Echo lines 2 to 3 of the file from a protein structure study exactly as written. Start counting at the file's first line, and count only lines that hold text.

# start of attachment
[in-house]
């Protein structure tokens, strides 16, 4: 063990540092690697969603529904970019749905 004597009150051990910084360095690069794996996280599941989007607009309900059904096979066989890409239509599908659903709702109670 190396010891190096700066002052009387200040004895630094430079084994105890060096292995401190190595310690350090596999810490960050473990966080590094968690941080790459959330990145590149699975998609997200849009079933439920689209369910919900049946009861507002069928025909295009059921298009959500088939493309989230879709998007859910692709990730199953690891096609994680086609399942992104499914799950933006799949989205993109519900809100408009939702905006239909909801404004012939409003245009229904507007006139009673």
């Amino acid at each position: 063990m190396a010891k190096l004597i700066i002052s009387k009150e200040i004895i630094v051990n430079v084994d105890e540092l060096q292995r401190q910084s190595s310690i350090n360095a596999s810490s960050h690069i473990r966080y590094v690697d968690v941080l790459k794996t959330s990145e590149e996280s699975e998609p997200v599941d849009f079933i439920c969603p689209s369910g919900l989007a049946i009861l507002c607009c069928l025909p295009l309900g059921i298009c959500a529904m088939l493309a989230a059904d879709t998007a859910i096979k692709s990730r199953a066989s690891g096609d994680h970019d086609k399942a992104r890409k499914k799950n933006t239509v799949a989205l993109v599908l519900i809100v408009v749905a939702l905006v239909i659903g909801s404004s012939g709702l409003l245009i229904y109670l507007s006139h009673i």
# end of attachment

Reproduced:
């Protein structure tokens, strides 16, 4: 063990540092690697969603529904970019749905 004597009150051990910084360095690069794996996280599941989007607009309900059904096979066989890409239509599908659903709702109670 190396010891190096700066002052009387200040004895630094430079084994105890060096292995401190190595310690350090596999810490960050473990966080590094968690941080790459959330990145590149699975998609997200849009079933439920689209369910919900049946009861507002069928025909295009059921298009959500088939493309989230879709998007859910692709990730199953690891096609994680086609399942992104499914799950933006799949989205993109519900809100408009939702905006239909909801404004012939409003245009229904507007006139009673």
């Amino acid at each position: 063990m190396a010891k190096l004597i700066i002052s009387k009150e200040i004895i630094v051990n430079v084994d105890e540092l060096q292995r401190q910084s190595s310690i350090n360095a596999s810490s960050h690069i473990r966080y590094v690697d968690v941080l790459k794996t959330s990145e590149e996280s699975e998609p997200v599941d849009f079933i439920c969603p689209s369910g919900l989007a049946i009861l507002c607009c069928l025909p295009l309900g059921i298009c959500a529904m088939l493309a989230a059904d879709t998007a859910i096979k692709s990730r199953a066989s690891g096609d994680h970019d086609k399942a992104r890409k499914k799950n933006t239509v799949a989205l993109v599908l519900i809100v408009v749905a939702l905006v239909i659903g909801s404004s012939g709702l409003l245009i229904y109670l507007s006139h009673i």